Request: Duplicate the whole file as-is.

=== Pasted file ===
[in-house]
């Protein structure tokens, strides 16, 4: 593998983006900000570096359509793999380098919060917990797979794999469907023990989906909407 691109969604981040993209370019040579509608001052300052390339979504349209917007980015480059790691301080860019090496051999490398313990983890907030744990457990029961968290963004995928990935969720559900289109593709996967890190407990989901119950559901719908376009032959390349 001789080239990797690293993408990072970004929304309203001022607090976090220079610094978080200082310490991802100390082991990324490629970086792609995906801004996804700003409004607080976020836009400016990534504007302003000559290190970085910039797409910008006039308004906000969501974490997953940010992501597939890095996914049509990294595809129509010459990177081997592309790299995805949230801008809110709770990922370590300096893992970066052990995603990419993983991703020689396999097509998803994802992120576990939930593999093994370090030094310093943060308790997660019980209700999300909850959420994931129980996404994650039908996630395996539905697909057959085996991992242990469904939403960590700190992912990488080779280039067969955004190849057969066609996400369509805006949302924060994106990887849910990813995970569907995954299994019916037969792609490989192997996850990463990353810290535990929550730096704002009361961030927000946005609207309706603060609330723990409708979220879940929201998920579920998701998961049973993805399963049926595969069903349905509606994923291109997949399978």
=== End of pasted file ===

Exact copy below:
[in-house]
């Protein structure tokens, strides 16, 4: 593998983006900000570096359509793999380098919060917990797979794999469907023990989906909407 691109969604981040993209370019040579509608001052300052390339979504349209917007980015480059790691301080860019090496051999490398313990983890907030744990457990029961968290963004995928990935969720559900289109593709996967890190407990989901119950559901719908376009032959390349 001789080239990797690293993408990072970004929304309203001022607090976090220079610094978080200082310490991802100390082991990324490629970086792609995906801004996804700003409004607080976020836009400016990534504007302003000559290190970085910039797409910008006039308004906000969501974490997953940010992501597939890095996914049509990294595809129509010459990177081997592309790299995805949230801008809110709770990922370590300096893992970066052990995603990419993983991703020689396999097509998803994802992120576990939930593999093994370090030094310093943060308790997660019980209700999300909850959420994931129980996404994650039908996630395996539905697909057959085996991992242990469904939403960590700190992912990488080779280039067969955004190849057969066609996400369509805006949302924060994106990887849910990813995970569907995954299994019916037969792609490989192997996850990463990353810290535990929550730096704002009361961030927000946005609207309706603060609330723990409708979220879940929201998920579920998701998961049973993805399963049926595969069903349905509606994923291109997949399978």